Abstract by Joseph Tolworthy
Jeff Keith, Eric Christiansen
The geometric constraints on the mega landslide of the central Wasatch Mountains, Utah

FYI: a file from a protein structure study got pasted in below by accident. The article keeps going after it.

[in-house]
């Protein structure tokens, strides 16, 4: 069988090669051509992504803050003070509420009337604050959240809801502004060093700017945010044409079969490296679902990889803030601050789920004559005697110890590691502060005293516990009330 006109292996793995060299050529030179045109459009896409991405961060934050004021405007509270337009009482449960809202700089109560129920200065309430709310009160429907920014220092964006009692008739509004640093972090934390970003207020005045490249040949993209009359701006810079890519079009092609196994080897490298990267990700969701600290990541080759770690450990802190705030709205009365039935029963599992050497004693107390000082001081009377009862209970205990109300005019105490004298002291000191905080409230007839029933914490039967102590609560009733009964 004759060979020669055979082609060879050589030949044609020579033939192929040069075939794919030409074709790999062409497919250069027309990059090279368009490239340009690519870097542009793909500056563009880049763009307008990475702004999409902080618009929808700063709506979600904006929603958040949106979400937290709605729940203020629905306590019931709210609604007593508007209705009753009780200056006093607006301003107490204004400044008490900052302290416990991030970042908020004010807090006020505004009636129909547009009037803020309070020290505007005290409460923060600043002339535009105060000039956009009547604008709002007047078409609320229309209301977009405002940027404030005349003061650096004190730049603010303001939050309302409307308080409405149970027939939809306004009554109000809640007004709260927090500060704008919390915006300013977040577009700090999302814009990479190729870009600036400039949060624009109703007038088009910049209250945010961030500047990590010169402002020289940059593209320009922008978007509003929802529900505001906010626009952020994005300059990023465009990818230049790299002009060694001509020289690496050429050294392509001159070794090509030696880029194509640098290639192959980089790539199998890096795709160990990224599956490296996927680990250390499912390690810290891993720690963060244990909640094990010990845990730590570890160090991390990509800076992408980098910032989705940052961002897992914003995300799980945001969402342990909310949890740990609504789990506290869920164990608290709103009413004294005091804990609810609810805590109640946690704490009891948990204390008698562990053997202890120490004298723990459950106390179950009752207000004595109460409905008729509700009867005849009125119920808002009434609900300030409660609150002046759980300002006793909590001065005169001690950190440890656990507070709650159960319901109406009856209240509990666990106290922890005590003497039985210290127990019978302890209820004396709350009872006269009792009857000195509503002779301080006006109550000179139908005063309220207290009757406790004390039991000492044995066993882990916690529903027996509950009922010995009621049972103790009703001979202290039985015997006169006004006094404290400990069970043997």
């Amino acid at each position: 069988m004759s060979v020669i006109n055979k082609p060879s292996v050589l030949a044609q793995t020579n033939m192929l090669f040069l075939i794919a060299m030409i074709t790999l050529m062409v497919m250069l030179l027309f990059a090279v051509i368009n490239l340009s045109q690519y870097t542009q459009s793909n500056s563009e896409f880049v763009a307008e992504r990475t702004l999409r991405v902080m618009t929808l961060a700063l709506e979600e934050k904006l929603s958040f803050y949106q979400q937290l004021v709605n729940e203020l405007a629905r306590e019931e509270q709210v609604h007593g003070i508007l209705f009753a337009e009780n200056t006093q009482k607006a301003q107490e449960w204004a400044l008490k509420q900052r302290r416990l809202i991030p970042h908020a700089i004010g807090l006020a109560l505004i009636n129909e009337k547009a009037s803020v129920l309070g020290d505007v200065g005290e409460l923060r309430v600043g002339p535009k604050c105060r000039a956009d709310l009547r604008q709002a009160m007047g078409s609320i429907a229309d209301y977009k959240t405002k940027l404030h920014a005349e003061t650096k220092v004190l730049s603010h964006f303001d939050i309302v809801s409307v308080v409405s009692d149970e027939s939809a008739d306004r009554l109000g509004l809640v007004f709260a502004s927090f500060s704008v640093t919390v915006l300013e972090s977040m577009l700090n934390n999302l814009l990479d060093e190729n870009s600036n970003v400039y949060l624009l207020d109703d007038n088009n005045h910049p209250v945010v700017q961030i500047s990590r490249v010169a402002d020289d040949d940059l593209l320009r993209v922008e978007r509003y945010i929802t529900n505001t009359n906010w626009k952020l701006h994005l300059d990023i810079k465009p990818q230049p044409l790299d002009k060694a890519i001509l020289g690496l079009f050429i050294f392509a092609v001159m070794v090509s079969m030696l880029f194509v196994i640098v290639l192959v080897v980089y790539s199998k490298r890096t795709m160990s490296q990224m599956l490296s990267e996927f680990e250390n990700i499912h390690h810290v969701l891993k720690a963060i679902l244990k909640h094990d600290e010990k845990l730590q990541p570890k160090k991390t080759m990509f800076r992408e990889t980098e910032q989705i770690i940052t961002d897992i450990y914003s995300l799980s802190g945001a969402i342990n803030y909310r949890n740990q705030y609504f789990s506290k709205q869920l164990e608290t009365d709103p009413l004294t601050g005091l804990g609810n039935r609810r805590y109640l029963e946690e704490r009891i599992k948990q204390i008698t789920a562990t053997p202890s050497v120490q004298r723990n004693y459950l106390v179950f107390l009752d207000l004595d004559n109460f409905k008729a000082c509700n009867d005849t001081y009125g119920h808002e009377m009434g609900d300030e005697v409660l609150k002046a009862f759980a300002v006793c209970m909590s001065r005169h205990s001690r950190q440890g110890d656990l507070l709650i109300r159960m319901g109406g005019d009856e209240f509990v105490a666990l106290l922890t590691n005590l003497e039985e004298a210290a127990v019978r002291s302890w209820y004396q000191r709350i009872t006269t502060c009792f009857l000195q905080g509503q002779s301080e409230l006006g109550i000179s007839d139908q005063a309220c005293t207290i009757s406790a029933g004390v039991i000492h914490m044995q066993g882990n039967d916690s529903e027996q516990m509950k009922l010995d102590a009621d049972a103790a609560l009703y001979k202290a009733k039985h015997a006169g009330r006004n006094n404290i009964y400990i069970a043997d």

The Traverse Mountains, at the north end of Utah Valley, could be part of an immense landslide rather than a rooted mountain. To see if this is geometrically feasible, a NE-SW geologic cross-section through the proposed slide was created. The cross-section is ~ 34 km long and extends from east of the Silver Fork Fault to just west of the Jordan River. The southern end was modified from a cross-section by Biek (2005) while the east side was reconstructed from geologic maps and stratigraphic columns for the area. These constraints include stratigraphic thicknesses as well as dip angles of units. There are also constraints from new field mapping including details about the White Pine-Red Pine Porphyry. I have reconstructed the structure and stratigraphy over the Little Cottonwood Stock to an Eocene erosion surface (John, 1989) about 11 km above the current surface. The reconstruction shows that a Traverse Mountain Slide is geometrically possible with the units now found in the landslide being above the current erosional surface after reconstruction.